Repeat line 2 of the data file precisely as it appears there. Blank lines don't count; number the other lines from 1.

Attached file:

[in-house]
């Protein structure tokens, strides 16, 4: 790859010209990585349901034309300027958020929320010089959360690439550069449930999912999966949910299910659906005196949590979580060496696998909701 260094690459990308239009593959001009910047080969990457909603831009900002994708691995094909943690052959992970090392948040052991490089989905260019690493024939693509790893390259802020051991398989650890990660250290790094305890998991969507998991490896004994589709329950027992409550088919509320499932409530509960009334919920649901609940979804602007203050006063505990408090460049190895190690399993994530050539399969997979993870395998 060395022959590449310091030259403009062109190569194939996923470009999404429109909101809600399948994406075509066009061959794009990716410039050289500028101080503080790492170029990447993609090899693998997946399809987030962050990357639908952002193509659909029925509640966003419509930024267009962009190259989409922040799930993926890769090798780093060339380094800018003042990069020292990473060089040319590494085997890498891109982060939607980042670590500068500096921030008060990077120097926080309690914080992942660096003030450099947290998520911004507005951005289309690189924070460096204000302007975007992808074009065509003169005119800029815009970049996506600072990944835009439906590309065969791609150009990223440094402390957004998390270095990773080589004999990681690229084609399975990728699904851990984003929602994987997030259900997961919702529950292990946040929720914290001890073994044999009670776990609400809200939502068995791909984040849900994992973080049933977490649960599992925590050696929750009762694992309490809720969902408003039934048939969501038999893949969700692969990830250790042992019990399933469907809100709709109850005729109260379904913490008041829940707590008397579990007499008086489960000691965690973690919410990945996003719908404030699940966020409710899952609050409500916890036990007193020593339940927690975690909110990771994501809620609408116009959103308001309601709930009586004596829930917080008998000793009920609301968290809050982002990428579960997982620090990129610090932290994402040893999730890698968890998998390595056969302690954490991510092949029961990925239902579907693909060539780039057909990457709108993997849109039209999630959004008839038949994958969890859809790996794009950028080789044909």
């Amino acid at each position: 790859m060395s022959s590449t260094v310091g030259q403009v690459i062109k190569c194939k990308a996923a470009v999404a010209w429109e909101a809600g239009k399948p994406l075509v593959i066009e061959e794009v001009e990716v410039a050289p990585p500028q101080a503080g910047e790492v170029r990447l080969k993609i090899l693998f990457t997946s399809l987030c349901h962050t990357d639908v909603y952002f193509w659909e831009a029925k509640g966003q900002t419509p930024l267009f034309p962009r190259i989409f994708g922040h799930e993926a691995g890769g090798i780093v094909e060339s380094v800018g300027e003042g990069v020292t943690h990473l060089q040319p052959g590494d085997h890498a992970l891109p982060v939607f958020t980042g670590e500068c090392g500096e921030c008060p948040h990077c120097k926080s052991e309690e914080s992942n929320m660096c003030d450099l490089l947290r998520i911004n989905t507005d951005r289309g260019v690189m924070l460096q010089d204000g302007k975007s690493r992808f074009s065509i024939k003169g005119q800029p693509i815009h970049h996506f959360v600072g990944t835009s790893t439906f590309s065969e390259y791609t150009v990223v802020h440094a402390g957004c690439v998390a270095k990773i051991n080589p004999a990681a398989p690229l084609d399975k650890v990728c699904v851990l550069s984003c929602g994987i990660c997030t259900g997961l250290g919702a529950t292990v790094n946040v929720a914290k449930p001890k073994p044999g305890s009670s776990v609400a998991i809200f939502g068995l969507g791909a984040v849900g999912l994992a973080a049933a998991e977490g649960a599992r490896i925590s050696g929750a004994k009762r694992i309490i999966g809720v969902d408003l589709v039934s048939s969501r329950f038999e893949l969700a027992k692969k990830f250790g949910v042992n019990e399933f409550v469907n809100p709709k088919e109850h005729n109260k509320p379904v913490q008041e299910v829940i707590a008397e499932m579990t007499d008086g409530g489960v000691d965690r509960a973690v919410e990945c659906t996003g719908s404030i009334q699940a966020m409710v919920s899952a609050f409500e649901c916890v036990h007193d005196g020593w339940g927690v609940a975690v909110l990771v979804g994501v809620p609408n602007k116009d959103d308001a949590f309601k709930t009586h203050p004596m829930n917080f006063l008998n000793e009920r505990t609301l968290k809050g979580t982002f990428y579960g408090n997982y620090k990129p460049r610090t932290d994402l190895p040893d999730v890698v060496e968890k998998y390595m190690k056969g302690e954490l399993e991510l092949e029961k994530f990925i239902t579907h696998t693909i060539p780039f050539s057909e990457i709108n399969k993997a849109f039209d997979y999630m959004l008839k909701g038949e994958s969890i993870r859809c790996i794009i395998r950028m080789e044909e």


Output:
């Protein structure tokens, strides 16, 4: 790859010209990585349901034309300027958020929320010089959360690439550069449930999912999966949910299910659906005196949590979580060496696998909701 260094690459990308239009593959001009910047080969990457909603831009900002994708691995094909943690052959992970090392948040052991490089989905260019690493024939693509790893390259802020051991398989650890990660250290790094305890998991969507998991490896004994589709329950027992409550088919509320499932409530509960009334919920649901609940979804602007203050006063505990408090460049190895190690399993994530050539399969997979993870395998 060395022959590449310091030259403009062109190569194939996923470009999404429109909101809600399948994406075509066009061959794009990716410039050289500028101080503080790492170029990447993609090899693998997946399809987030962050990357639908952002193509659909029925509640966003419509930024267009962009190259989409922040799930993926890769090798780093060339380094800018003042990069020292990473060089040319590494085997890498891109982060939607980042670590500068500096921030008060990077120097926080309690914080992942660096003030450099947290998520911004507005951005289309690189924070460096204000302007975007992808074009065509003169005119800029815009970049996506600072990944835009439906590309065969791609150009990223440094402390957004998390270095990773080589004999990681690229084609399975990728699904851990984003929602994987997030259900997961919702529950292990946040929720914290001890073994044999009670776990609400809200939502068995791909984040849900994992973080049933977490649960599992925590050696929750009762694992309490809720969902408003039934048939969501038999893949969700692969990830250790042992019990399933469907809100709709109850005729109260379904913490008041829940707590008397579990007499008086489960000691965690973690919410990945996003719908404030699940966020409710899952609050409500916890036990007193020593339940927690975690909110990771994501809620609408116009959103308001309601709930009586004596829930917080008998000793009920609301968290809050982002990428579960997982620090990129610090932290994402040893999730890698968890998998390595056969302690954490991510092949029961990925239902579907693909060539780039057909990457709108993997849109039209999630959004008839038949994958969890859809790996794009950028080789044909």